As China’s economy has grown over the past decade, so too has China’s overseas investment. This has become a highly controversial issue in a number of countries, in part due to the difficulties faced by firms and individuals when attempting to invest in China, as well as the considerable influence of state-owned enterprises in China’s major industries.
While China’s foreign direct investment has grown significantly in recent years, it still pales in comparison to major global investors such as the United States and Japan.
Data from the United Nations shows that China’s foreign direct investment (which excludes investment in financial assets) has increased strongly over the past decade – rising from around US$2.5 billion in 2002 (around 0.5 per cent of the global total) to US$84 billion in 2012 (a share of 6.1 per cent) (the most up-to-date data available), making China the third largest investor globally. In contrast, the US accounted for almost 24 per cent of global investment in 2012, followed by Japan at 8.8 per cent.
In part, the fact that China, the world’s second largest economy, lags slightly behind in terms of foreign investment reflects domestic regulatory constraints – including constraints on capital flows – as well as restrictions imposed by potential host countries for Chinese investment.
Despite the challenges in investing in China, the country is also a major recipient of foreign direct investment. In 2012, China received around US$121 billion in foreign direct investment – or around 9 per cent of the global total – second only to the US, which received over 12 per cent.
The Heritage Foundation, a US-based think-tank, maintains a database of Chinese foreign investment between 2005 and 2013, which breaks down investment by country and industry category. Over this eight-year period, China’s foreign direct investment totalled US$479 billion (a figure comparable to the UN dataset), compared with investment of almost US$2.8 trillion by private firms and individuals from the US.
The Heritage Foundation’s data shows that the US and Australia were the two largest recipients of Chinese foreign investment between 2005 and 2013 – totalling US$60 billion and US$57 billion respectively. In percentage terms, the US received around 13 per cent of the total investment over the period, while Australia received 12 per cent.
Over the eight-year period, investment by industry has been dominated by the energy sector (47 per cent of total Chinese foreign investment) and metals (22 per cent). This largely reflects efforts by Chinese firms to secure access to the raw materials required for the country’s rapid industrialisation. In contrast, the finance and real estate sectors each accounted for around 8 per cent of total investment – although smaller scale investments may have been overlooked.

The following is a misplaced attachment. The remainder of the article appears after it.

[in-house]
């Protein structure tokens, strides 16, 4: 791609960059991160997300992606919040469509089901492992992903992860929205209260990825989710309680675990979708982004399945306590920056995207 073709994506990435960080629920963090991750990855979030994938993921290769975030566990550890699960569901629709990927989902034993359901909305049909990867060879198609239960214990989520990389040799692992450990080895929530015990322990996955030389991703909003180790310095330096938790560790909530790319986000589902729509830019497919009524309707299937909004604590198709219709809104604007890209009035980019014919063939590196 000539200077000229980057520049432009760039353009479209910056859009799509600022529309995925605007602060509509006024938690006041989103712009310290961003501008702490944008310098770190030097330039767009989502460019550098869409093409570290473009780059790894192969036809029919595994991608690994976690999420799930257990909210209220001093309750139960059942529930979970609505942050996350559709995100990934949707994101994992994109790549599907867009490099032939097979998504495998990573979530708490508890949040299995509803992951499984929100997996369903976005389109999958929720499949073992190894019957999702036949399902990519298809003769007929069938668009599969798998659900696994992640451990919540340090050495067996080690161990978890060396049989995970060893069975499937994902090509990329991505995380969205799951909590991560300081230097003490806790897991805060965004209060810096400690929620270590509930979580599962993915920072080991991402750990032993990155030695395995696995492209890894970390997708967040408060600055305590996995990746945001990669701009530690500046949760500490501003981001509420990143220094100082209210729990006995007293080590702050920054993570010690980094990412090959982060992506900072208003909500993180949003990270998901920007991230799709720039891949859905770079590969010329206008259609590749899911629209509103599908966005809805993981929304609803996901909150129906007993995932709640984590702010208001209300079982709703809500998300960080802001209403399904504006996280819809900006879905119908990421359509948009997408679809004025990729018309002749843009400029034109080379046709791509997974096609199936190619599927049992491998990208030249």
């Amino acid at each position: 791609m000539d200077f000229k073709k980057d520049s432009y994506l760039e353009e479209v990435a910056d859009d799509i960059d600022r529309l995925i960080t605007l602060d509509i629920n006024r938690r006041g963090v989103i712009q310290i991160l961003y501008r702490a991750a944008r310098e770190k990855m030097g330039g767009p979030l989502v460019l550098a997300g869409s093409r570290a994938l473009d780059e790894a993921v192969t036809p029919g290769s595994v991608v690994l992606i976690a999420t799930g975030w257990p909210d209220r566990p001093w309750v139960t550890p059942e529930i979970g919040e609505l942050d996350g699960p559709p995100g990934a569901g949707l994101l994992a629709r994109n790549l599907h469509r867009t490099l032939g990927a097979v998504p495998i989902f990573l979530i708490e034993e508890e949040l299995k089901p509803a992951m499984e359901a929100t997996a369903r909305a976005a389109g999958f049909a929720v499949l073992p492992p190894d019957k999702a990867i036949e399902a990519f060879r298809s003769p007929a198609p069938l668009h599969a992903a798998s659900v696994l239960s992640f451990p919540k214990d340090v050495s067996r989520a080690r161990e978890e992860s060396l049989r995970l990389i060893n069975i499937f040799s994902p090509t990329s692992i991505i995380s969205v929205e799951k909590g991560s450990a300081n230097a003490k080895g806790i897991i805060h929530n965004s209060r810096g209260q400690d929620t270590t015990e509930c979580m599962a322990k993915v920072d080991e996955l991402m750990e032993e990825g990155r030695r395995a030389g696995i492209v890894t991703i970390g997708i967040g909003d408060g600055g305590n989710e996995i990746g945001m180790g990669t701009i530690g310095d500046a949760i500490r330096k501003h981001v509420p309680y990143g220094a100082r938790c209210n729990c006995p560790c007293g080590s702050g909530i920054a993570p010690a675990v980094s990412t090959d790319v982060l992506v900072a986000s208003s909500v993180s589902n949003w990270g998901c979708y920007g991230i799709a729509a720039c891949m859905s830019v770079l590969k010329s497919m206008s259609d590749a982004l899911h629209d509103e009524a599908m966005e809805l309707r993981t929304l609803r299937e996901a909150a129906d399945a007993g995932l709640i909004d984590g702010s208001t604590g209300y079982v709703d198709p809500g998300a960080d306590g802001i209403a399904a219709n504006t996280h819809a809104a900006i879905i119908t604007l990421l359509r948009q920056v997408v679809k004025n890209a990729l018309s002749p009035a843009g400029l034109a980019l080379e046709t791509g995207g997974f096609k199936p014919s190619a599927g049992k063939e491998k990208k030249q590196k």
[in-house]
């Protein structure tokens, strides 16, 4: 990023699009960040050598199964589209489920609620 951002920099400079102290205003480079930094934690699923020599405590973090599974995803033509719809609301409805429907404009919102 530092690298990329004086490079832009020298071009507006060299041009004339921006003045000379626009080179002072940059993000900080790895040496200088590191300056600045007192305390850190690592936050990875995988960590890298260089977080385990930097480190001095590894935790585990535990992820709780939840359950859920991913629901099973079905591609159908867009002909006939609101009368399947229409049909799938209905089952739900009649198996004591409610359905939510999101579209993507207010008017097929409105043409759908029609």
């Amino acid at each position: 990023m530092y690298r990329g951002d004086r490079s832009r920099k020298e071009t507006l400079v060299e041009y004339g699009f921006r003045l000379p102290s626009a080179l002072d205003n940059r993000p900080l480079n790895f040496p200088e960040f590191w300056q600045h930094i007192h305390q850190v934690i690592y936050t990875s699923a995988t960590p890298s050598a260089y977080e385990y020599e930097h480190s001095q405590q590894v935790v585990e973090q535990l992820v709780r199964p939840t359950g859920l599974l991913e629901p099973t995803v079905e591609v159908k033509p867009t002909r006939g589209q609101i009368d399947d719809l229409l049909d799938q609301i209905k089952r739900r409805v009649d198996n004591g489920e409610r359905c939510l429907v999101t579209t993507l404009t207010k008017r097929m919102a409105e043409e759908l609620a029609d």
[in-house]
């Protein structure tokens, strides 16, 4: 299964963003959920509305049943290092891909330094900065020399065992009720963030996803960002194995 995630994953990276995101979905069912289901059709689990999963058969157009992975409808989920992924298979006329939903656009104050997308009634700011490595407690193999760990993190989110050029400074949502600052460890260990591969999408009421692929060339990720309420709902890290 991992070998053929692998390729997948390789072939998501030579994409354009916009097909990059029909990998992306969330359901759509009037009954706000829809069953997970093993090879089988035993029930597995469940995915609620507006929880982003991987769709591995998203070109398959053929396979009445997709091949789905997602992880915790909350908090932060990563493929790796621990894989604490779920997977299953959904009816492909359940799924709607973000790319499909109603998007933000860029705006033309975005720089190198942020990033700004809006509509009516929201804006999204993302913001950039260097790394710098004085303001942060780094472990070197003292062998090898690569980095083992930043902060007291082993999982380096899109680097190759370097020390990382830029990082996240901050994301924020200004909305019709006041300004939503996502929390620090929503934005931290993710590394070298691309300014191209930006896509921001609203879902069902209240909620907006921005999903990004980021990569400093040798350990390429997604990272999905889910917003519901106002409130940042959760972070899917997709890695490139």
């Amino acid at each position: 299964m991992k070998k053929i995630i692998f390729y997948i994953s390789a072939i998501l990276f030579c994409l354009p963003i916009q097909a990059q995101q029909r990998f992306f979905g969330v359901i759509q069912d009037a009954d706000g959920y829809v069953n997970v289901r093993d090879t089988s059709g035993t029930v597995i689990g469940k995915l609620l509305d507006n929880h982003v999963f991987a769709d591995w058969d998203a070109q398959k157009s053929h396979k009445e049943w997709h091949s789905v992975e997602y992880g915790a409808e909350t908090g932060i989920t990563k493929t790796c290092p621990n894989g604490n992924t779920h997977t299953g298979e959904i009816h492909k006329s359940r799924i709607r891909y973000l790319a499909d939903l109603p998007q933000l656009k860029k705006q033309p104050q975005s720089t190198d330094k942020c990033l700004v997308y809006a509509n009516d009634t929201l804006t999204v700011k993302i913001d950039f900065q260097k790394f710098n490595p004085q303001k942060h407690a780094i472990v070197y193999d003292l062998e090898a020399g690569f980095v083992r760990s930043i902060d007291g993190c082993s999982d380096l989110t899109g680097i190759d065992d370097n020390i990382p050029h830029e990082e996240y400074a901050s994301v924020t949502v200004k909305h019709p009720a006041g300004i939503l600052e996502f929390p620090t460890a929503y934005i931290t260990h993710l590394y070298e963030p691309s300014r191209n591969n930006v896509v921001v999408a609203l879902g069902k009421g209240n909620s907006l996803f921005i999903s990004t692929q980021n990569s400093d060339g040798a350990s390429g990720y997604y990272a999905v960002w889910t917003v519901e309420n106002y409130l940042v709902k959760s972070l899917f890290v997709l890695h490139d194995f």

Given that Australia is a major exporter of resource and energy commodities, it is unsurprising that China’s investment in Australia is focused in these sectors. The Heritage Foundation’s data shows that Australia’s metals sector accounted for around 53 per cent of Chinese investment over the eight-year period, followed by energy with 40 per cent of the total.
In contrast, investment in the US has been far more broad-based. The largest share of investment was in the finance sector – due to large-scale investments in 2007 and 2008 – accounting for around 34 per cent of the total. This is followed by the energy sector, at around 21 per cent of investment, and real estate and agriculture, at 14 per cent and 12 per cent respectively. The comparatively large share of agriculture was driven by the US$7 billion acquisition of Smithfield Foods – the country’s largest producer and processor of pork products – last year.
Global agriculture is likely to receive further investment from China in coming years, in an effort to acquire intellectual property as well as secure access to high-quality produce – particularly in the wake of food scandals that have impacted domestic producers.
One of the issues that causes controversy regarding Chinese foreign investment is the dominant role of state-owned enterprises in a range of the country’s industries. The Heritage Foundation estimates that around 90 per cent of the total investment between 2005 and 2013 was made by state-owned firms. However the share has gradually fallen over the course of the eight-year period – reflecting private sector investments such as multi-billion dollar acquisitions in the US and Britain by the Dalian Wanda Group.
This trend is echoed in Australian data produced by KPMG and the University of Sydney. State-owned firms accounted for around 98 per cent of China’s investment in Australia between 2007 and 2009. By last year, the cumulative share fell to 89 per cent, driven by private sector investment in the renewables sector.
Although there has been considerable growth in China’s foreign investment over the past decade, China’s stock of foreign-owned assets is not nearly as significant as other major investors. UN data for 2012 showed that the US controlled the largest share, at 22 per cent, followed by Britain (8 per cent) and Germany (7 per cent). China was the thirteenth largest investor overall, accounting for just over 2 per cent of the total stock.
It is highly likely that China’s foreign investment will continue to grow in coming years, as regulatory reform eases constraints on Chinese investors and continued economic growth expands the size of the country’s financial capital. The Heritage Foundation expects that China’s foreign investment could total US$1.2 trillion across the next decade.
Gerard Burg is National Australia Bank’s Senior Economist for Asia